Assessment Update

To people who see their HOA assessments as “club dues”–an optional payment they choose to pay or not–the reality can be jarring.  In Idaho, and many other states, the association has a forecloseable lien on each homeowner’s property.  While foreclosing on houses is not profitable right now, it still remains an option for an association with few other enforcement choices.

An association’s lien is usually subordinate to a mortgage.  That means the mortgage would have to be paid first.   But, homeowners who head into a negotiation with an association threatening to foreclose ought to be aware that the HOA has different motivations than a lender.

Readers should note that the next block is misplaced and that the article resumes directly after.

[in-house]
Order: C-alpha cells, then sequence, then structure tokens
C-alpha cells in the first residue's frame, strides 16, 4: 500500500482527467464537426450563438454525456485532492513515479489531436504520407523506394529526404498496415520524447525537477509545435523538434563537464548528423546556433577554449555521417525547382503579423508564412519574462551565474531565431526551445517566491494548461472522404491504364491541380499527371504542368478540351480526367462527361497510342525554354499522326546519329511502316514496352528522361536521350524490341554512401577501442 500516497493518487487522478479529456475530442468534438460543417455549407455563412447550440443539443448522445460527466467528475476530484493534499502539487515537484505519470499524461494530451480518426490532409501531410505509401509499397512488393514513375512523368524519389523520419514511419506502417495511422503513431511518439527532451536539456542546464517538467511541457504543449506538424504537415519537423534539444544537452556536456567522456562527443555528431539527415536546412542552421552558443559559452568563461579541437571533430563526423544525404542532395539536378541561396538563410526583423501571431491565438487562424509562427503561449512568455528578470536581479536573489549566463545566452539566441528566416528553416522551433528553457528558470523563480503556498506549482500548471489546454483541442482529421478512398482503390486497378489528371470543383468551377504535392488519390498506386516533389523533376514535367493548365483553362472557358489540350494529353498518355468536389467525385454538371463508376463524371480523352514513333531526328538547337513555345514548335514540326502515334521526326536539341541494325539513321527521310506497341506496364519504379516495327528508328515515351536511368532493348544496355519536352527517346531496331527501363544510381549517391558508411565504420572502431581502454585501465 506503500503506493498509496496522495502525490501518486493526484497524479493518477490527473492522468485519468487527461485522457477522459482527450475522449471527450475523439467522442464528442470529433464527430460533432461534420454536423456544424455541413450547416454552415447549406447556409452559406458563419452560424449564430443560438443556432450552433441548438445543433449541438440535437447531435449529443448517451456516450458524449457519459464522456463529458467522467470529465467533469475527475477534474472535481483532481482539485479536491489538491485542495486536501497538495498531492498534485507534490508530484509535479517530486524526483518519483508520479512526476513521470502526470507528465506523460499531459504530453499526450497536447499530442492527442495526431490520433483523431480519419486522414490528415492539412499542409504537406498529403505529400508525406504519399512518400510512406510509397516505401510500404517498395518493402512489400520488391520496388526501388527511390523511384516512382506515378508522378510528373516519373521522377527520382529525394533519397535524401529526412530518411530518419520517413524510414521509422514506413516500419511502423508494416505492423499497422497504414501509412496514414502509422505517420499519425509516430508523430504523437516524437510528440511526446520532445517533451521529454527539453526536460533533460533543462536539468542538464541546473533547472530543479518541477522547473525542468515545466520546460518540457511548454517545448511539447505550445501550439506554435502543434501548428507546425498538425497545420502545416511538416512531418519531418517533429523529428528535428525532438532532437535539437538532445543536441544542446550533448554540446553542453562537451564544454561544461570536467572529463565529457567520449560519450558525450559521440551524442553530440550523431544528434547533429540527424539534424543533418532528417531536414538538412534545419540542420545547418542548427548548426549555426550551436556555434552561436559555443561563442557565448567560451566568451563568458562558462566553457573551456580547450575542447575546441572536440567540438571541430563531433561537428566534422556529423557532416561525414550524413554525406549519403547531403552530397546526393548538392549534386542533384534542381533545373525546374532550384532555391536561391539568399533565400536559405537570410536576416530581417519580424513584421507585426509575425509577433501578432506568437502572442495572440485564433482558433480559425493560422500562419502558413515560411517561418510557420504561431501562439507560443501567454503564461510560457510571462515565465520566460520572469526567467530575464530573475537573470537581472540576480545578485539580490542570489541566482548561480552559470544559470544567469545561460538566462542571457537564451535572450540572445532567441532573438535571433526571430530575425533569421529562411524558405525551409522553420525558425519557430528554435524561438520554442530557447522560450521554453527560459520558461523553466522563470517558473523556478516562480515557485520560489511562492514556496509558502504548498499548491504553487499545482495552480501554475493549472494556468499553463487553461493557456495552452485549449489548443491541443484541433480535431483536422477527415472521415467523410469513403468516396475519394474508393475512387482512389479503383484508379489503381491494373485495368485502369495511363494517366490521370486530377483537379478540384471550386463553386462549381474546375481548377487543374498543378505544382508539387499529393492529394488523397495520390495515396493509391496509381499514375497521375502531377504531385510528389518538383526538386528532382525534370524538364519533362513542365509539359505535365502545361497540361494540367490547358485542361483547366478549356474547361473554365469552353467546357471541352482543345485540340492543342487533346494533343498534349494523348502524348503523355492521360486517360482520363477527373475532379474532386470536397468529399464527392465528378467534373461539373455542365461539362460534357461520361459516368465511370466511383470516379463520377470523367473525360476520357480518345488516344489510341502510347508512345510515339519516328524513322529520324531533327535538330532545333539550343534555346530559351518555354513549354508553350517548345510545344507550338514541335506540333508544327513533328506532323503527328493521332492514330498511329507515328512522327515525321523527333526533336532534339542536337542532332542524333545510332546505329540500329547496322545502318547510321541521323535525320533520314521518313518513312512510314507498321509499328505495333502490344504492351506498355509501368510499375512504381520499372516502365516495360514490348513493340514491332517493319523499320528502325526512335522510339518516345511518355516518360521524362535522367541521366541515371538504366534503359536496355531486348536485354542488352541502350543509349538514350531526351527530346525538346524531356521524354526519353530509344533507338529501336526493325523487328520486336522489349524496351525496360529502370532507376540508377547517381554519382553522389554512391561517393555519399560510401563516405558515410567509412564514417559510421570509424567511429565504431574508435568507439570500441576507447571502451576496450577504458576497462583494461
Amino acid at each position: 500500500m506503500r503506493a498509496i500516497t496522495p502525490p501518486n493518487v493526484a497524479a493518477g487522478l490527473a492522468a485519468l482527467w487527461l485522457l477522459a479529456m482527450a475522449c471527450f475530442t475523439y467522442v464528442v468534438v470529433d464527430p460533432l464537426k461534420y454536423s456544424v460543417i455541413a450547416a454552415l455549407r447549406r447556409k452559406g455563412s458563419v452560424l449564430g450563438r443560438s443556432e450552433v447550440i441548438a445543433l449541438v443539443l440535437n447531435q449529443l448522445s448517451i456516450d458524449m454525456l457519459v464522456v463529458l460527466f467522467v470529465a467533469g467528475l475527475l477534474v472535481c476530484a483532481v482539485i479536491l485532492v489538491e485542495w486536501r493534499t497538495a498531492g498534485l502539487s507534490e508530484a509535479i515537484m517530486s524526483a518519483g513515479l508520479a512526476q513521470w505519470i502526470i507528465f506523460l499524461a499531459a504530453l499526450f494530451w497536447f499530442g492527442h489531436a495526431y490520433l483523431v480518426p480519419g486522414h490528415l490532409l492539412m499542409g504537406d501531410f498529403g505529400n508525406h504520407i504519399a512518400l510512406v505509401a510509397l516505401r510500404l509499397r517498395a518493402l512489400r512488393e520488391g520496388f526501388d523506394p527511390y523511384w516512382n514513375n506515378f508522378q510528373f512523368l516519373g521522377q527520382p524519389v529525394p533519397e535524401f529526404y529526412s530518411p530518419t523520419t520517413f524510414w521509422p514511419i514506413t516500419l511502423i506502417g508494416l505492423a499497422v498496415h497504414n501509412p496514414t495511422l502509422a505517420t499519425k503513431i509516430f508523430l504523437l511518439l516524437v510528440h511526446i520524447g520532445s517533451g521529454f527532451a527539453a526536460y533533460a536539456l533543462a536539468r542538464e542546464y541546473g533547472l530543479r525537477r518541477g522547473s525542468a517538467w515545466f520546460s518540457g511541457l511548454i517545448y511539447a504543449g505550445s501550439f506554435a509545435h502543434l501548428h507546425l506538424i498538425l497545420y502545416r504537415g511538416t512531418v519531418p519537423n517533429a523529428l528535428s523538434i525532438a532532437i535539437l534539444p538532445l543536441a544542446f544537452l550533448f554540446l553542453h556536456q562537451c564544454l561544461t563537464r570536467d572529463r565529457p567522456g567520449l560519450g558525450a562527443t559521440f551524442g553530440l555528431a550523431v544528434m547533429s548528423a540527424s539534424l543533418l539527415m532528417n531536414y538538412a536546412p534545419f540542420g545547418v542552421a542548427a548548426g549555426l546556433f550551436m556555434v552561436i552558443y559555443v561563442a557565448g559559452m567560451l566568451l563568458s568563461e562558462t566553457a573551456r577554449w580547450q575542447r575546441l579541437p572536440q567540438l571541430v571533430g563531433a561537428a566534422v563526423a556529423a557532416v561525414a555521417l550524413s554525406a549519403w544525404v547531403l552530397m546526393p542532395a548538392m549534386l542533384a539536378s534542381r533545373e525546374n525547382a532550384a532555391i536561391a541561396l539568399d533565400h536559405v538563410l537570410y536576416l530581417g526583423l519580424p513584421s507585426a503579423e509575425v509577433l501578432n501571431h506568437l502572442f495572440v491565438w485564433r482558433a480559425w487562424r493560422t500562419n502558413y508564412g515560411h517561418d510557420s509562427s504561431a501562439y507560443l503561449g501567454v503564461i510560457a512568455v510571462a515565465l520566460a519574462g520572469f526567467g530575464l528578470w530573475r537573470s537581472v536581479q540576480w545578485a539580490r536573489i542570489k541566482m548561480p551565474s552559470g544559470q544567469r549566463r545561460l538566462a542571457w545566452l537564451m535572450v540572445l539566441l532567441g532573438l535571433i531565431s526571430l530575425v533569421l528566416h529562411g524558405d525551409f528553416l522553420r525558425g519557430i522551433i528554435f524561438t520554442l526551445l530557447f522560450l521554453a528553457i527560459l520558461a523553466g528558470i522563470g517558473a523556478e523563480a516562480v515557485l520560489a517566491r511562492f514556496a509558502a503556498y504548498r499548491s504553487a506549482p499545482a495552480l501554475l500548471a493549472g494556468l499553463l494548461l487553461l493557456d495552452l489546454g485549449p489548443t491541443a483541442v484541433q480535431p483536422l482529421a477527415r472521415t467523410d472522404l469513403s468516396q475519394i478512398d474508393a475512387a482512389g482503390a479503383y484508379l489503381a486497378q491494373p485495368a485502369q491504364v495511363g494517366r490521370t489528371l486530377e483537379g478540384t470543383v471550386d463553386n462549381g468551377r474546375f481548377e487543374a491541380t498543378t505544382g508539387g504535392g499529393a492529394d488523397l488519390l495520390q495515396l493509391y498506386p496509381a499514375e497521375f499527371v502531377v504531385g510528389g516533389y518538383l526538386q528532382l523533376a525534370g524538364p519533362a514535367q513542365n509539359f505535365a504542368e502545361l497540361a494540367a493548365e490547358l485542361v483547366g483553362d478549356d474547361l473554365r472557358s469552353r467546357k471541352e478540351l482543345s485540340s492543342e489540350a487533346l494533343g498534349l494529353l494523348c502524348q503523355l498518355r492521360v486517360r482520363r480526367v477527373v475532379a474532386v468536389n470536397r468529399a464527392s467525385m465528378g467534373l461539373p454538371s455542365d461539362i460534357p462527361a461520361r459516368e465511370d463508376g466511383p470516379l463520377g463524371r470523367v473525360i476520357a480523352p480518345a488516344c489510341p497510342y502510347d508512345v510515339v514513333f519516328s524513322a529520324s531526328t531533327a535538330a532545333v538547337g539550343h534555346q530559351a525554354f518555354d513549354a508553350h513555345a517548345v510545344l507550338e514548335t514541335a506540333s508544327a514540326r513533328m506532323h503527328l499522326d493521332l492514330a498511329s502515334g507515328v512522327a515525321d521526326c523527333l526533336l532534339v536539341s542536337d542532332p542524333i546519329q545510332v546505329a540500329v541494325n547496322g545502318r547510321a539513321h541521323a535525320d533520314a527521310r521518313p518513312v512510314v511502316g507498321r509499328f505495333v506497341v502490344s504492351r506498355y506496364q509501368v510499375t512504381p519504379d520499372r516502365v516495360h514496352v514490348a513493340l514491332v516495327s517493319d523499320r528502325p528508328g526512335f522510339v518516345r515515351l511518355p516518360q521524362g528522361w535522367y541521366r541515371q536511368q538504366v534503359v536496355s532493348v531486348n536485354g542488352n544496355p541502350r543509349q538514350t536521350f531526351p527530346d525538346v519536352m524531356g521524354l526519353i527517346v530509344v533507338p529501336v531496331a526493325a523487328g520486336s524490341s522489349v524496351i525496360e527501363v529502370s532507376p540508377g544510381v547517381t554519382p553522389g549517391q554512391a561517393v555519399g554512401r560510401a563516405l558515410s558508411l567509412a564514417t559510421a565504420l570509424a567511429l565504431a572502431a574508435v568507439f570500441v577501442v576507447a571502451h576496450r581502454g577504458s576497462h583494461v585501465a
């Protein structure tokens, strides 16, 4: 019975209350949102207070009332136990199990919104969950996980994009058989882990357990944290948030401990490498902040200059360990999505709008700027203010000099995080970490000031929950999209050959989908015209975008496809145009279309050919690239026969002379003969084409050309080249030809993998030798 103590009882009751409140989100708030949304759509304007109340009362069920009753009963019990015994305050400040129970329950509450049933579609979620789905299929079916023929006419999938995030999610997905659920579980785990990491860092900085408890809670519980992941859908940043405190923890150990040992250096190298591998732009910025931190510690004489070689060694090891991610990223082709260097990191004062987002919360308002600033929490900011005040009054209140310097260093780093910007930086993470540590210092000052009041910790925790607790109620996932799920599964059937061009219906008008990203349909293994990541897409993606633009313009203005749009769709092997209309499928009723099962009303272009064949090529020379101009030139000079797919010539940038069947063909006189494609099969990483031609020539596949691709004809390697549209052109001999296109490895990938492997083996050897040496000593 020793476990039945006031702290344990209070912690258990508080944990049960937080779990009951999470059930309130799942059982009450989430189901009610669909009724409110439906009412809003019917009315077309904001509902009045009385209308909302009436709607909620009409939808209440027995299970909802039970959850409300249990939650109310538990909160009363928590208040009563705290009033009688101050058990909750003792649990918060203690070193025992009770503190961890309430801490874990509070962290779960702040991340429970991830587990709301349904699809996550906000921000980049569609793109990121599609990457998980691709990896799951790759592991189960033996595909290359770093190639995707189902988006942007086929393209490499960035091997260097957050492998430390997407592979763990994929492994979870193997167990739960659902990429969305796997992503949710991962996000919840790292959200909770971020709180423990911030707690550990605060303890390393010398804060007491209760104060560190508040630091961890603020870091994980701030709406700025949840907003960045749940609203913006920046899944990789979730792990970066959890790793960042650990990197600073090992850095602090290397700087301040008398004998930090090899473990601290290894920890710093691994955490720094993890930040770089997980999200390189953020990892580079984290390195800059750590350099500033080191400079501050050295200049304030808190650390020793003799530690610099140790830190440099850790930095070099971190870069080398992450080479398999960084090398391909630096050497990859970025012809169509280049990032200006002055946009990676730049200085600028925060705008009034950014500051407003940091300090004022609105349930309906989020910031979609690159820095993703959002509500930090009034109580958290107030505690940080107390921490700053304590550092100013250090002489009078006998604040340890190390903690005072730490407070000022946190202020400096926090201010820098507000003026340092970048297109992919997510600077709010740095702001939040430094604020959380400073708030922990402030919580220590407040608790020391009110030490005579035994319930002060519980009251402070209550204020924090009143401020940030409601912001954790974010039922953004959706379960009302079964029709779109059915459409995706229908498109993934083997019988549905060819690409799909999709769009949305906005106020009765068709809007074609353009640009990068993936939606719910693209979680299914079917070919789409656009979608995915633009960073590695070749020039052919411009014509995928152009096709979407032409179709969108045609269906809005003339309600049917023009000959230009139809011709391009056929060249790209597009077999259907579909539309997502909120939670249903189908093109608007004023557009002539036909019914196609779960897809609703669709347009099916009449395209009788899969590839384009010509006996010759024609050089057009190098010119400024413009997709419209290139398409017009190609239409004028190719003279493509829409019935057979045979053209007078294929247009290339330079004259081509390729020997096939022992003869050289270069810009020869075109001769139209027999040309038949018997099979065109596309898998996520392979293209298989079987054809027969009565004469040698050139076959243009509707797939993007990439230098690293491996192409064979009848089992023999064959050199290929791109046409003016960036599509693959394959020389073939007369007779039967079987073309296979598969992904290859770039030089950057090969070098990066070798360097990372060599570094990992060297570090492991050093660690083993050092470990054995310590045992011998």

While a lender may be interested in keeping a person in the home in hopes of future payments, when an HOA finally (and hopefully after many other attempts at enforcement) resorts to foreclosure, it is interested in getting a new owner into the property that can pay his share of the common expenses.  Keeping someone in the house who has proven not capable of meeting those burdens is not a priority, as it might have been for a lending bank.  Of course, other consideration also may come in to play, but it is good to understand these different dynamics.


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